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Colin Thomson: OpenRAN Goes Mainstream

Written by Colin Thomson, Access Partnership

Geopolitics  is  poised  to  provide  a  boost  to  the  quiet  quest  of  opening telecom interfaces to the mainstream in 2021. Eclipsing even the previous policymaker preoccupation of winning the “5G race”, the question of who builds 5G and even how it is built looks set to dominate debates on digital infrastructure for the next 12 months.

The “West” – largely Five Eyes countries led by the US and UK and, separately, the European Union – is trying to engineer a new global telecoms market and  challenge  the  dominance  of  Huawei  while  avoiding  a  duopoly  of Ericsson and Nokia.

Opening the Network

Mobile networks support billions of connections generating   hundreds   of   billions   in   service provider    revenues    annually.    These    two characteristics establish mobile networks as some  of  the  most  important  distributed network infrastructure in the world.

The  radio  access  network  (RAN),  the Mobile networks are some of the most important distributed network infrastructure in the world infrastructure connecting your phone to the network, is a huge market but one  dominated  by  just  three  players:  Huawei,  Nokia  and  Ericsson.  They collectively represent 80% of the global market.

Mobile network operators who purchase this infrastructure have identified an opportunity to rebalance the market towards open components, giving them greater flexibility and lowering costs by using commodity hardware. They, along with select vendors, SMEs, investors and academia, are seeking to  put  forward  an  open  network,  OpenRAN,  which  will  develop  radio networks  on  a  software-centric  open  network,  disaggregating  hardware components and software components. Bodies such as the O-RAN Alliance and Telecom Infra Project are now delivering standards-based technology solutions, specifications and trials. Rakuten in Japan and Dish in the US are also driving OpenRAN deployments.

Why Now?

The  fillip  for  OpenRAN  is  geopolitical  and  commercial.  Tensions  between Washington and Beijing have crystallised around 5G.   Already considered strategic infrastructure, the Covid-19 pandemic has made this paramount for Washington, which has pursued an aggressive strategy of sanctions and diplomatic pressure.

Washington’s  sanctions  against  Huawei  caused  ripple  effects  in  several jurisdictions, in particular the UK and EU countries.   The EU, driven by its own “technological sovereignty” agenda, sees a need to preserve European leadership  in  5G  and  beyond,  or  be  overtaken  by  Chinese  and  American firms.  With the US, UK, France, Belgium, Spain and Germany taking action to  limit  or  remove  Huawei,  policymakers  are  reluctant  to  rely  on  just two firms.   With most banking on digital infrastructure to underpin their Covid-19 recovery plans, they perceive too great a strategic risk to rely on foreign firms.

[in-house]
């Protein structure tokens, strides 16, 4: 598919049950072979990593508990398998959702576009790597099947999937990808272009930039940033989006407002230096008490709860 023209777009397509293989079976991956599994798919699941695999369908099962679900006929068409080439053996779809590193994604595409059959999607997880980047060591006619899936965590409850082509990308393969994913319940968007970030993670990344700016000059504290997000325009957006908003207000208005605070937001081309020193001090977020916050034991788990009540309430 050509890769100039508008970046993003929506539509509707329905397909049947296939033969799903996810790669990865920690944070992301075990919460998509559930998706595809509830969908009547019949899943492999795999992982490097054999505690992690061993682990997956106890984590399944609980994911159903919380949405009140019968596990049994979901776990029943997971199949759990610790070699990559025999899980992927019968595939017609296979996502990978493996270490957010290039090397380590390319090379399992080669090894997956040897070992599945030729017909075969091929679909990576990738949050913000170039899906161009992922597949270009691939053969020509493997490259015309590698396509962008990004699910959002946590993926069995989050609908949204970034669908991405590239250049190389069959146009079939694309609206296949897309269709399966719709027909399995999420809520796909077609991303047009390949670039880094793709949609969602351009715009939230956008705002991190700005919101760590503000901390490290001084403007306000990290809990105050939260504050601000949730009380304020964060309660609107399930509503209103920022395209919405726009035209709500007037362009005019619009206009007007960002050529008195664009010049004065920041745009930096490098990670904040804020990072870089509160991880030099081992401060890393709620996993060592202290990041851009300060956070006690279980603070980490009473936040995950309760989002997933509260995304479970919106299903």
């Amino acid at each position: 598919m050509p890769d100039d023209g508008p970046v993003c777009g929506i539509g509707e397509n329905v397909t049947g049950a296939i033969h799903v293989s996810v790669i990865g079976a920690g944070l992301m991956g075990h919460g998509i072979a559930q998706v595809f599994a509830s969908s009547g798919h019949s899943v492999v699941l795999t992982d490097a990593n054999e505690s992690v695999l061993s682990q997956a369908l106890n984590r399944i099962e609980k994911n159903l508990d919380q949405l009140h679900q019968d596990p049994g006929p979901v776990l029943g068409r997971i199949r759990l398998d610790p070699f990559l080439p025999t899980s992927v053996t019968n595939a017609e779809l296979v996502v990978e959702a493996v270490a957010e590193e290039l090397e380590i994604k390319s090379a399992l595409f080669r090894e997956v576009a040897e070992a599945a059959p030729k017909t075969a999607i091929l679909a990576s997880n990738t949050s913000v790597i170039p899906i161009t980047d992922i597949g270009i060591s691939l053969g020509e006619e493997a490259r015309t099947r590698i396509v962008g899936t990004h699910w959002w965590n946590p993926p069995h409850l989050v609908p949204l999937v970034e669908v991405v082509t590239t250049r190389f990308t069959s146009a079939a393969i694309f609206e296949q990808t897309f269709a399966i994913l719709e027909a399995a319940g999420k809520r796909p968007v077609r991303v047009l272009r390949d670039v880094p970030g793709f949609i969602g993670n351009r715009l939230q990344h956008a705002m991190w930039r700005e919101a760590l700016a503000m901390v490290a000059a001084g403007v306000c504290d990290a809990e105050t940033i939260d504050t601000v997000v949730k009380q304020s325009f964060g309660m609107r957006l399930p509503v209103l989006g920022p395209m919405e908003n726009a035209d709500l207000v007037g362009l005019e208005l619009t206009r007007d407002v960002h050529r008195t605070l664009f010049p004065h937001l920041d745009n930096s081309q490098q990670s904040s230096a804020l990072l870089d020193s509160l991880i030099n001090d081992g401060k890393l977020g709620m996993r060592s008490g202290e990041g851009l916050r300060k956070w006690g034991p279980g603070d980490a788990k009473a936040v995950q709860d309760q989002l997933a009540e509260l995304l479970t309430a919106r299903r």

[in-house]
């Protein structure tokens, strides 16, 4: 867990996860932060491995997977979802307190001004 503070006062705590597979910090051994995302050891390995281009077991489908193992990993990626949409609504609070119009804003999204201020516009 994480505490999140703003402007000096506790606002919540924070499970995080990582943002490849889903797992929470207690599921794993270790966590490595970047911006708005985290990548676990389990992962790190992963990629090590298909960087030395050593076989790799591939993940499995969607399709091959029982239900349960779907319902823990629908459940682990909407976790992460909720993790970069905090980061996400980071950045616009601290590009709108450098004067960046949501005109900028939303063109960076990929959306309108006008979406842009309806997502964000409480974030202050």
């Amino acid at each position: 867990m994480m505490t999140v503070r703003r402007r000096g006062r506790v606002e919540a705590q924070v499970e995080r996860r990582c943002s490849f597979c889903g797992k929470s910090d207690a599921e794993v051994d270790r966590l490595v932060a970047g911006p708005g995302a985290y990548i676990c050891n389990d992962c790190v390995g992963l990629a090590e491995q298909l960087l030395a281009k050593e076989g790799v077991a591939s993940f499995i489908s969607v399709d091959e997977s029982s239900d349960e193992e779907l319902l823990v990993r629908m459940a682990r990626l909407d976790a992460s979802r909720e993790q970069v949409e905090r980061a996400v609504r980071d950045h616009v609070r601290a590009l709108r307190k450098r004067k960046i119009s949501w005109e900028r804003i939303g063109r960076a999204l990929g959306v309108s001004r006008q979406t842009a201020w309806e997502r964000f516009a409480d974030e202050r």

Access  to  OpenRAN  technology  provides  a  vehicle  for  mobile  network operators  to  address  the  supply  chain  security  concerns  brought  about by heightened trade and security tensions, as well as a chance to develop national  telecom  champions  after  a  decade  of  consolidation.   OpenRAN is  already  being  specified  in  mobile  operators’  RFPs  for  new  network equipment but more work needs to be done to meet the needs of vendors and governments, and policymakers are willing to put their money where their mouths are.

Commercially, OpenRAN offers a chance to reduce the costs of complying with   Universal   Service   conditions.   A   common   obligation   in   mobile operators’ service licences, Universal Service requires high-cost equipment to be deployed in low-return areas (in return for exclusive use of natural resources).  Operators are now leveraging OpenRAN as a cost-effective way to deliver service. By migrating legacy 2G, 3G and 4G networks to OpenRAN architectures,  operators  are  able  to  reduce  the  cost  and  complexity  of meeting their Universal Service obligations in these areas.

OpenRAN Roll-Out

Having proven the OpenRAN technology with select deployments in their 2G,  3G  and  4G  networks,  mobile  network  operators  are  now  leveraging the  technology  in  their  roll-out  of  5G.  This  trend  will  increase  operators’ buying power, drive competition and result in cost-effective business-driven solutions to the challenges faced by operators and their clients.

This  will  be  supported  by  taxpayers  worldwide.  The  EU  is  looking  for ways  to  support  telecom  innovation  with  funds  from  the  EUR  1.8  billion Connecting  Europe  Facility  Digital  programme,  the  EUR  6.7  billion  Digital Europe  programme  and  the  EUR  95.5  billion  Horizon  Europe  programme (USD 130 billion in aggregate), not to mention Member States’ individual initiatives.  The  US  congress  has  passed  a  bill,  awaiting  the  outgoing president’s  consideration,  to  establish  a  fund  for  telecom  innovation  and “rip and replace”, but exactly how much will be allocated is unclear at the time of writing.

The UK has allocated an “initial” GBP 250 million (USD 340 million) toward its  5G  Supply  Chain  Diversification  Strategy  and  is  likely  to  use  its  2021 presidency of the G7 to drive this approach internationally. The  next  12  months  will  be  when  these  headline  commitments  start  to become concrete actions. For those countries, it is the year when they find out if they can still move world markets.